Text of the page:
Thursday, May 27, 2010

Today in Goodness

Some quick hits on the goodness beat.

A Christian joins into a conversation about Jesus and worries that one of Christianity's key tenets is immoral and that God himself may be "morally inferior."
Most people I spoke with in India shared the same gratitude and love for their beloved Ganesha that I did for Jesus. Does this, as the Bible has been traditionally interpreted to suggest, mean that all those beautiful, hardworking, sincere people are going to hell, forever?

For the first time in such a visceral way, the morality of eternal hell - a cornerstone in the Christian faith - struck me as severely lacking.

Francisco Ayala, a professor of ecology and evolutionary biology at the University of California, Irvine, argues that morality comes from both biology and culture.

The book, Bozo Sapiens, takes on the topic of why it's human to make mistakes.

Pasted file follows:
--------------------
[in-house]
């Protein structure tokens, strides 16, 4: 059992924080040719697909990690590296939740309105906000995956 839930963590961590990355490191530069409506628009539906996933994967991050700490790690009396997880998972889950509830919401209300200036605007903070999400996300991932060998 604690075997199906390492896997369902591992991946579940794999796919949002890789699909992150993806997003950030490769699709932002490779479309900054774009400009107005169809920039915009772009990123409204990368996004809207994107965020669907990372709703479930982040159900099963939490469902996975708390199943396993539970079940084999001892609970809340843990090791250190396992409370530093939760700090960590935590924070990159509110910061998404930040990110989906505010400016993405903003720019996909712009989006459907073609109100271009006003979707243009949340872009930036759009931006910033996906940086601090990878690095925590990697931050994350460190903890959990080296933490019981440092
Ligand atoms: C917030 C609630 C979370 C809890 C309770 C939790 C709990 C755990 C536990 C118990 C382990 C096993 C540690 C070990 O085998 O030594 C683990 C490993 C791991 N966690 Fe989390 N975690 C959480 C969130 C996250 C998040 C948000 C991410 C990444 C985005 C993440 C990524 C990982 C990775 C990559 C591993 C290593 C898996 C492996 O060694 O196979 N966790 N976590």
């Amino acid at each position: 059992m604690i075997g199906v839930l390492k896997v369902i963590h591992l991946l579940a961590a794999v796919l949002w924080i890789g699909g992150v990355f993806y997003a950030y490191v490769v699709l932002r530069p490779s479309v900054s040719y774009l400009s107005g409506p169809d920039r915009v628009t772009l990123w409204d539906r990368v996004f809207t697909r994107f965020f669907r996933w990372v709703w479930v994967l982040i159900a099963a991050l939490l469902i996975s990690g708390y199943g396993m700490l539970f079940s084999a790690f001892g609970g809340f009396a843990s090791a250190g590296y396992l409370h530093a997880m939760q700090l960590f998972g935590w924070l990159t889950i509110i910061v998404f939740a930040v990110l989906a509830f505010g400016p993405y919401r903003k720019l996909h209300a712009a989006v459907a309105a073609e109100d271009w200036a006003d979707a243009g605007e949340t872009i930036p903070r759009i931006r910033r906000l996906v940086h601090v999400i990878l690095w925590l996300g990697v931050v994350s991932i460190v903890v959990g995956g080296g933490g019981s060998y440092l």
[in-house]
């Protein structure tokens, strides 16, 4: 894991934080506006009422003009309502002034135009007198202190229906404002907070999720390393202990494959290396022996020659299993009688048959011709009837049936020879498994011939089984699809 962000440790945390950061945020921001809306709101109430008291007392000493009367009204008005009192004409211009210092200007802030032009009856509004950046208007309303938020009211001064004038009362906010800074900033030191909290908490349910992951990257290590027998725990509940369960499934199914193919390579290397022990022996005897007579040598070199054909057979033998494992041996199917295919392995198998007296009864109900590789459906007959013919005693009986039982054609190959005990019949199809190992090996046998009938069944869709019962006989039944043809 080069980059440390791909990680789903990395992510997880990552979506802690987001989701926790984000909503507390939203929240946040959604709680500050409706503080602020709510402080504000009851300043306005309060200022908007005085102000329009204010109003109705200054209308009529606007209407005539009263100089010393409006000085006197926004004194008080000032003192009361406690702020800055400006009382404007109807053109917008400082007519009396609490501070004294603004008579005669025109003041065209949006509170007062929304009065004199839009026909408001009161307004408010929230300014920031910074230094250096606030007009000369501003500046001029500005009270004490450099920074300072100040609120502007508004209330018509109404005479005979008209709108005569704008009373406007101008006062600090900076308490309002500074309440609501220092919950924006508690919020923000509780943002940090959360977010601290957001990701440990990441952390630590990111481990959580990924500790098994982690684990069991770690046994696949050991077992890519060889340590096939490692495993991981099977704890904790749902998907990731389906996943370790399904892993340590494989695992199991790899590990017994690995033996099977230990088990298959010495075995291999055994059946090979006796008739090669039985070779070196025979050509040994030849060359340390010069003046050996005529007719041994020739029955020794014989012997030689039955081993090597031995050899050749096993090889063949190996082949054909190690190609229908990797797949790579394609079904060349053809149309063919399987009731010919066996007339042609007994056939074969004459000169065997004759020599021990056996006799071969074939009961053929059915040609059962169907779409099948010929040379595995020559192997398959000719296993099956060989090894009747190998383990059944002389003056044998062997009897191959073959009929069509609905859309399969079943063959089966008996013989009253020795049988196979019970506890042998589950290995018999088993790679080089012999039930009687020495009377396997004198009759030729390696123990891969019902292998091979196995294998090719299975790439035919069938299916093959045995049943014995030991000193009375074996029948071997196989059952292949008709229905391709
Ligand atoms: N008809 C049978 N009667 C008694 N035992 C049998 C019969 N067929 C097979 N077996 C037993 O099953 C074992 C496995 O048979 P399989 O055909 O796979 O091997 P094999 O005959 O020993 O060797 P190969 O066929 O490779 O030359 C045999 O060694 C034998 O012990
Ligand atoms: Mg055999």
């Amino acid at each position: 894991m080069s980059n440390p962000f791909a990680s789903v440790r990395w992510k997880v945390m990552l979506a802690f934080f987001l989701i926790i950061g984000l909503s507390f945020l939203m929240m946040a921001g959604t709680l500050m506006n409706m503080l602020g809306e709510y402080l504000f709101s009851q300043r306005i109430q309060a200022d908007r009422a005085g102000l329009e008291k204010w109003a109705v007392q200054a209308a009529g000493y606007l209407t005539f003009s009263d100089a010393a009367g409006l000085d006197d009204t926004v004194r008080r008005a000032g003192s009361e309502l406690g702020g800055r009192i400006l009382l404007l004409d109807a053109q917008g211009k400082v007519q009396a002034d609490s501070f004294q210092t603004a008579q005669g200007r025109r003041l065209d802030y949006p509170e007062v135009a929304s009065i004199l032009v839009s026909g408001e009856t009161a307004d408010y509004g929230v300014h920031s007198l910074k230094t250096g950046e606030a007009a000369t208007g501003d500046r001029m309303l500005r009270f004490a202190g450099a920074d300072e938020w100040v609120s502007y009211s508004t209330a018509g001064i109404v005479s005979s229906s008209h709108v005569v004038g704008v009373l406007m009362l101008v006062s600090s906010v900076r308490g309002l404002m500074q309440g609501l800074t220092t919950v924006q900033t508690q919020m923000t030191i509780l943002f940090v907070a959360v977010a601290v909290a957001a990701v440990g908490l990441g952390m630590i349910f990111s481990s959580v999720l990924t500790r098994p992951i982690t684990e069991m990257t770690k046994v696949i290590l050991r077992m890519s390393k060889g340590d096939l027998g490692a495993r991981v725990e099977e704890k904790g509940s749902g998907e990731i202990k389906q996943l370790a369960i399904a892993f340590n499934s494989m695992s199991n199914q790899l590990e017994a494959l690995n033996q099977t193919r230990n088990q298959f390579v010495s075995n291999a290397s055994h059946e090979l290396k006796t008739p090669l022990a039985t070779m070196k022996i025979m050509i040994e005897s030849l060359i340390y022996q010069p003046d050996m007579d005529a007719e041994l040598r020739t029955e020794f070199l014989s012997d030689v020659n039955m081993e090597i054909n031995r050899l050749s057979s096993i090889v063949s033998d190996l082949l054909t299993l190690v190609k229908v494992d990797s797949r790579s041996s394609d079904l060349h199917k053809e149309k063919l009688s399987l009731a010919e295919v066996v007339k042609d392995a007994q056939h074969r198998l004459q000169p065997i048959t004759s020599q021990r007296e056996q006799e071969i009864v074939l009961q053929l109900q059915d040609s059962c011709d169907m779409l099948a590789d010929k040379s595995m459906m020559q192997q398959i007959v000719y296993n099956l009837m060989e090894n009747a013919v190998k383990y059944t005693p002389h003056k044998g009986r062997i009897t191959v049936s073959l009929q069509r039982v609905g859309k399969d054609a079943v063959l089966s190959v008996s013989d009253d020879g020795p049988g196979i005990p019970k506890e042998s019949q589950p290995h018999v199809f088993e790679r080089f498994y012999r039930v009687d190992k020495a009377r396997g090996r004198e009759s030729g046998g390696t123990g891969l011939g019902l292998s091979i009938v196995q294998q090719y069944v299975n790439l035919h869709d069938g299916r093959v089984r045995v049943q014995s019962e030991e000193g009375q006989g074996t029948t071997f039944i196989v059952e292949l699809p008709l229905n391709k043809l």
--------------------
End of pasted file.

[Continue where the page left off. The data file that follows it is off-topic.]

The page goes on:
There will be no self-flagellation here; if anything, the message should be hopeful: if we are more conscious of the shared mistakes that define our humanity, we can live more comfortably in this world we have created but will never fully understand. It will not make us right, but could help us be wrong better.
A group of Veterans Affairs counselors argue that the guilt and remorse troops feel when they see or do bad things in war creates a psychological wound. The group is calling that wound a moral injury.
They argue that service members who don't talk to loved ones, clergy or some other confidant will become convinced what they did is unforgivable, leading to recognized symptoms of PTSD, such as withdrawal, self-condemnation and avoidance.

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